WORLD Indian moon mission suffers setback

WORLD

Indian moon mission suffers setback

By Arunava Das in Kolkata, India | China Daily

10:19, September 09, 2019

Employees of the Indian Space Research Organisation watch the live broadcast of the descent of the lander of India's Chandrayaan-2 spacecraft to the surface of the moon in Bangalore, India, on Saturday. (Photo: AFP)

India had been over the moon, as it were, preparing to celebrate a historic feat.

Instead, contact was lost with spacecraft Chandrayaan-2 moments before its Vikram module was to make a soft landing on the moon in the early hours of Sunday.

Kailasavadivoo Sivan, chairman of the Indian Space Research Organisation, or ISRO, said on Sunday afternoon that his agency had managed to locate the lander, Xinhua News Agency reported.

The spacecraft managed to shoot a thermal image of the lander on surface of the moon, media reports quoted him as saying.

By press time, the lander's condition was yet to be ascertained.

On Sunday morning, he was quoted as saying that the descent had gone "as planned and normal performance was observed till the altitude of 2.1 kilometers".

Contact was then lost between the control room in India's southern metropolis of Bangalore and the spacecraft 384,400 kilometers away.

The first words of consolation came from Indian Prime Minister Narendra Modi, who was at the tracking center to witness the final moments of the lander's scheduled descent. "In life, there are ups and downs. ... You have served the country well and served science and humanity well," Modi was quoted by local media as saying.

Launched July 22, the unmanned Chandrayaan-2 was India's chance to become fourth country to land a craft on the moon, following Russia, the United States and China. It intended to accomplish the first soft landing in the moon's south polar region.

Most importantly, analysts said, the failure denied the country a rare opportunity to search for water and minerals, and also explore minerals such as magnesium, ion and, importantly, helium. The technology of the spacecraft was 100 percent India-made and cost roughly $150 million.

Had the soft landing been successful, the landing module's Rover may have helped to solve the country's energy needs, according to a former ISRO scientist. "It could help bring helium-3 which is in abundance on the moon. The moon can become our one and only savior by meeting all the energy needs on Earth," Arup Dasgupta said.

Sandip Chakrabarti, director at the Indian Centre for Space Physics, said that the ISRO is still a powerful space agency.

Despite its current setback, India became the first Asian country to send an orbiter around Mars on May 5. It also has several ambitious space programs lined up.

Chakrabarti said that the ISRO has the potential to generate funds through commercial ventures.

Asked how India measured up to other countries boasting advanced space technologies, Chakrabarti said: "R&D in India is the weakest compared to the countries with strong space programs. Unless India strengthens R&D, it will be difficult to compete with China and other countries in the long run."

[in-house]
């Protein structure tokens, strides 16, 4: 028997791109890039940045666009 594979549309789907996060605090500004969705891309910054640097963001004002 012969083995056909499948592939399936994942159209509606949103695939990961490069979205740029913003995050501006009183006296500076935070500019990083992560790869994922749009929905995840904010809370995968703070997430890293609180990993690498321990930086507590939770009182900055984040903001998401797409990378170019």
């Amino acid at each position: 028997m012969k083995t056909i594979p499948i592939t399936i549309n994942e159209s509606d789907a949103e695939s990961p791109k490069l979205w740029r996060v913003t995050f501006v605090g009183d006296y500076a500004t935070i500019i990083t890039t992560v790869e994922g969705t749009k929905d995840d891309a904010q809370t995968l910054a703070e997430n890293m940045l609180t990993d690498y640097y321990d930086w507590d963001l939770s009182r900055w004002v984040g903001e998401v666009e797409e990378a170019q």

He said Chandrayaan-2 is doing what NASA did more than 50 years ago and China did by sending Chang'e 4, a robotic spacecraft mission to the moon in January this year.

Better engines

According to him, India needs to have better engines and rockets similar to Falcon of the US or Long March of China." (India's) missions are cheaper, but that cannot be the only criterion for winning the race. It must have a solid manned program. In this, China is also well ahead," Chakrabarti said.

He said if India wants to have a space station, manned missions must become routine. However, he does not foresee India having such a capability in the next few decades.

The country has planned to send a mission to study the sun in 2019-20, a second mission to Mars in 2022-23 and a Venus mission in 2023. It will also attempt to send astronauts to space on a spacecraft in 2022.

New Delhi-based electrical engineer Prasun Dutta said the ISRO deserves appreciation for contributing to the socio-economic development of people as well. "Many of ISRO's space programs are integral to (India's) essential needs and national development," he said.

He said ISRO's satellites provide nationwide connectivity in terms of voice and data communication. The country's space agency has launched programs such as telemedicine which network remotely located rural medical facilities to super specialty hospitals in big cities, Dutta said.

Satellite-based weather monitoring and warning system is of immense importance in a country where agriculture, a sector which provides livelihood to millions of people in rural segment but is still critically dependent on the vagaries of nature.

"ISRO's sensing satellites provide realistic data of India's land, surface water, ground water, forest and biological resources as inputs to policymaking for governmental authorities," he said.

Dutta added that the ISRO's disaster management support program provides space-based inputs which help in management and control of disasters like flood, cyclone, earthquake, forest fire, not only in India but also a few other countries.

Rajeswari Pillai Rajagopalan, distinguished fellow and head of the Nuclear & Space Policy Initiative at the Observer Research Foundation, said India's space explorations had positive implications beyond its borders.

India launched the first South Asian satellite to enhance communication channels and improve disaster links for its neighbors: Afghanistan, Bangladesh, Bhutan, the Maldives, Nepal and Sri Lanka.

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